The intention of the Food Safety Act 1990 is to ensure that all food produced for sale is safe to eat and that it will not cause harm to a person's health. Local authority enforcement officers can enter your food premises at any time to carry out an inspection and risk assessment to make sure you are not in breach of legislation. They will look at how your business operates and will identify potential hazards to food safety. A business that prepares food for sale must make sure they conduct hazard analysis to identify any physical, chemical or microbiological hazards that could possibly make the food unfit to eat. They are then obliged to put controls in place to remove that potential hazard. The Food Standards Agency has published â€˜Food Hygiene-a guide for businesses' which offers excellent advice and can be ordered or downloaded.
The layout of your premises must be designed to allow room for adequate maintenance and cleaning, to provide enough surface for hygienic food preparation and suitable conditions for handling and storing of food at the correct temperatures. There must be enough ventilation either through windows or extractor fans and ventilation systems must be cleaned with filters replaced on a regular basis. There must be an area for staff to change their clothes and an area for safe storage of cleaning chemicals and disinfectants away from the food area.
The food preparation area requires special attention and the layout of this area must allow space for good food hygiene processes and protection from contamination. Good food hygiene relates to the control of potentially harmful bacteria that could cause serious illness in terms of cooking, chilling, cross contamination and cleaning. Some of these may seem obvious but by putting simple steps in place risks can be avoided.
When cooking food it is important to ensure it has been thoroughly cooked and when reheating, it should be piping hot all the way through. Chilling food will stop harmful bacteria from multiplying so chilling food as soon as it's delivered, keeping chilled food out of the fridge for the shortest time possible before cooking and ensuring food is cooled as quickly as possible before placing in the fridge will ensure its safety.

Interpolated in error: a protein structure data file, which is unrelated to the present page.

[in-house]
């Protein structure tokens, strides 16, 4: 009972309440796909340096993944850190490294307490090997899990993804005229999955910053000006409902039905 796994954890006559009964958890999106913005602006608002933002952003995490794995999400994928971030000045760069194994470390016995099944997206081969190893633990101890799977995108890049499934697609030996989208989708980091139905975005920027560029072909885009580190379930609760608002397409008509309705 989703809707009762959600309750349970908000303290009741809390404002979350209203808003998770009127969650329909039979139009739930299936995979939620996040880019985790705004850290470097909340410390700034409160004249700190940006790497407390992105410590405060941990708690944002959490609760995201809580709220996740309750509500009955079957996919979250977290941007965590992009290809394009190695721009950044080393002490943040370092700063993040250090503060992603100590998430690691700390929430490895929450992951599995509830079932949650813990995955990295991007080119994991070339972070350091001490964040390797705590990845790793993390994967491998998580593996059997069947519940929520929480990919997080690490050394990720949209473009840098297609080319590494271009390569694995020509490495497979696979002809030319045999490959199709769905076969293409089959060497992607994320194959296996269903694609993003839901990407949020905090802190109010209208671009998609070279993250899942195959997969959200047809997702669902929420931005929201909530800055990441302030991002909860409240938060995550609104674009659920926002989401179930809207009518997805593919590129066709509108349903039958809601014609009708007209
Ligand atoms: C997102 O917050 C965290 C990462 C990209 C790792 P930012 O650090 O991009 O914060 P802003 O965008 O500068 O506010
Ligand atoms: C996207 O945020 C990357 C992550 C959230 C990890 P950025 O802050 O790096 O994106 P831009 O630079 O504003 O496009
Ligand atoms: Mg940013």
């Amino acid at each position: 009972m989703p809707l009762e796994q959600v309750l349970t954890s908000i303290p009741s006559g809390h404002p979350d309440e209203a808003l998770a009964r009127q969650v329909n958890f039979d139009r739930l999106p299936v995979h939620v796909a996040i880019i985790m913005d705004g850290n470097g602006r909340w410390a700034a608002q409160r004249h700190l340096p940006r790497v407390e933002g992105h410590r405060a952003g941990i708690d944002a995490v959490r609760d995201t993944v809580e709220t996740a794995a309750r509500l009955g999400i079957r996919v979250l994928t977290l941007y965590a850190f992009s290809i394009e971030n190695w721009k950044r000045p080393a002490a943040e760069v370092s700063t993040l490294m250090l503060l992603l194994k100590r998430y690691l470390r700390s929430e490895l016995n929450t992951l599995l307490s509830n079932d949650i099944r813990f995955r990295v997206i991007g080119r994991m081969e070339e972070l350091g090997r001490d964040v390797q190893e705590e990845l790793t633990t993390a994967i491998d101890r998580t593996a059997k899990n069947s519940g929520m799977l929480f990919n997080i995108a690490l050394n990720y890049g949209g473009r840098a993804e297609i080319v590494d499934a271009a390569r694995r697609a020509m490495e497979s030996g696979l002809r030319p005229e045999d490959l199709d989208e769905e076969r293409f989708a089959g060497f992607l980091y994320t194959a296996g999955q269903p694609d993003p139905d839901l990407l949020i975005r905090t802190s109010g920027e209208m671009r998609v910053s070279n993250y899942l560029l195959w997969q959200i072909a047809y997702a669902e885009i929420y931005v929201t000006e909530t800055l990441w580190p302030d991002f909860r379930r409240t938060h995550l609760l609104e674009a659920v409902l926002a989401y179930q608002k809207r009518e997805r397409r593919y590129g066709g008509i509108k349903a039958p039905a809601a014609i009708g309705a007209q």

Effective cleaning wipes out bacteria on your hands, surfaces and cooking equipment. Ensuring all staff wash and dry their hands meticulously before handling food is essential. Ensuring food preparation areas are cleaned after each job as well as cleaning the surfaces after food is spilt whilst you work, is the system to follow. A full daily clean should be undertaken at the end of the day and a regular deep clean by specialist teams needs to be scheduled. This will also ensure the reduced risk of bacterial build up, pest infestation, will help prolong the life of your equipment and will ensure ventilation systems are hygienic and are working to full capacity.
Staff need to be aware of cross-contamination of food where bacteria can be spread from raw food to ready to eat food, surfaces and equipment. This is deemed to be the most common cause of food poisoning and can be easily avoided by ensuring surfaces and equipment are thoroughly cleaned after use especially raw food. It is ideal to use different chopping boards and knives for raw food and ready to eat food. Raw and ready to eat food must be kept separate at all times and stored, if possible, in separate fridges. Hand washing comes into force here and not only should hands be washed before preparing food but also after touching raw food.